Summary: Jesus as the Door of the sheep, and the Good Shepherd.
THE SHEEP-GATE AND THE SHEPHERD.
Back in the second "I am" saying of Jesus, He declared Himself to be the light of the world (John 8:12), and ratified this claim by healing a man born blind (John 9:5-7). The Pharisees excommunicated the (now healed) man born blind (John 9:34), and asked the sarcastic question, “Are we blind also?” (John 9:40). Jesus rebuked them for their spiritual blindness (John 9:41).
In John 10 Jesus effectively castigates the Pharisees for their failures as the spiritual shepherds of Israel.
The image was familiar in a pastoral society, and echoed the Old Testament (e.g. Jeremiah 23:1-4). The teaching of Jesus is that He is the Good Shepherd who seeks out the lost sheep, and dies for His flock. This is in contrast to those who are not shepherds at all, but merely hired helps.
In every age of the Church there have been false shepherds, whose very entrance into the Ministry is suspect. The same are “thieves and robbers” who have entered the sheepfold by some way other than by the Lord’s appointing (John 10:1). Jesus claims that His commission is from the Father (John 10:18), and as such He is the Shepherd of the sheep (John 10:2).
The Pharisees tended to look upon the lay folk as an uneducated rabble who deserved nothing but their scorn. The Lord looked upon them with a sympathetic eye as “sheep without a shepherd” (Mark 6:34). The picture of the LORD God “feeding His flock like a shepherd, and gathering the lambs” (Isaiah 40:11) is echoed in Jesus’ practical compassion for the lost (Matthew 18:12-14).
Those who are the Lord’s will most certainly hear His voice (John 10:3). He called Lazarus by name, and the dead man emerged from his tomb. Jesus identified Himself to Mary after His own resurrection simply by speaking her name.
The shepherd calls His own sheep by name, and He “leads them out” (John 10:3). Thus we can personally sing, “The Lord is my shepherd” (Psalm 23:1). He leads us beside the still waters, and into the paths of righteousness.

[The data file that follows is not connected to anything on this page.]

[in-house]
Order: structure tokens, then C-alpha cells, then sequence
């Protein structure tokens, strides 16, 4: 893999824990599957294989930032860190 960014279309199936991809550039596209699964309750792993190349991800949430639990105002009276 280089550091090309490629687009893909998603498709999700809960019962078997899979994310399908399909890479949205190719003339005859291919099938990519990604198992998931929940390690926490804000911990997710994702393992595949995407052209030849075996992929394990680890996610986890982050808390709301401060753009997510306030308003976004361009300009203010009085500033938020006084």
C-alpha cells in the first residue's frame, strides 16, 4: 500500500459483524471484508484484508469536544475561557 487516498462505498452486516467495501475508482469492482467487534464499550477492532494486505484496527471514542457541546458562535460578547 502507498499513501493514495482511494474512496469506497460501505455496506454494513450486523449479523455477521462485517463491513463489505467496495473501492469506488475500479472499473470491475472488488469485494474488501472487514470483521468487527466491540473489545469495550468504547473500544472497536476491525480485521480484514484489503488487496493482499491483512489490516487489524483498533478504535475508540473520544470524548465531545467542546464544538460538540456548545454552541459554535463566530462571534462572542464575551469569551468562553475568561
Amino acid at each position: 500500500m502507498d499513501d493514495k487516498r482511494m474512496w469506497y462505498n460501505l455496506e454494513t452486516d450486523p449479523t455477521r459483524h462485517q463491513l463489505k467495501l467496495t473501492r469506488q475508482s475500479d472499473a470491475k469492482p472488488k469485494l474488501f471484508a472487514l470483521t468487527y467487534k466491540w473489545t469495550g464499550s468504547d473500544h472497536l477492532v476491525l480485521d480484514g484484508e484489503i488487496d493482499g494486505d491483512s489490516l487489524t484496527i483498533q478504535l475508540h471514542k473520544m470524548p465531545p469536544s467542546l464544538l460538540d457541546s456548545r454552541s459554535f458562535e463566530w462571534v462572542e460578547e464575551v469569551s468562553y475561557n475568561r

Those who hear the voice of Jesus will follow Him (John 10:4). This is the call at the beginning of John’s Gospel (John 1:43), and at the end (John 21:19). Following Jesus is ongoing: “If you love me, keep my commandments” (John 14:15).
In the third significant “I am” saying of John’s Gospel, Jesus proclaims Himself to be “the door of the sheep” (John 10:7; John 10:9). There is only one door to the sheepfold, only one way into the kingdom of God, only one way to get to heaven. Jesus is the only way!
Jesus brings life in all its abundance: a fullness of life just now, and eternal life beginning from now (John 10:10).
The teaching of Jesus is that He is the Good Shepherd who seeks out the lost sheep, and dies for His flock (John 10:11). This is in contrast to those who are not shepherds at all, but merely hired helps (John 10:12-13).
This self-sacrifice of Jesus is rooted in His relationship with the Father (John 10:15). He was aware of the Father’s love and approval as He prepared Himself for both death and resurrection (John 10:17).
Soon Jesus would lay down His life, and take it up again, by His own power. As we mentioned before, Jesus claims that He has this commission from the Father (John 10:18).
The Good Shepherd laid down His life for those whom He calls out of darkness into everlasting light. He is the Shepherd of Israel (Psalm 80:1), but His flock includes those out of every nation, throughout all of time, who respond to His call (John 10:16). He is calling us by name.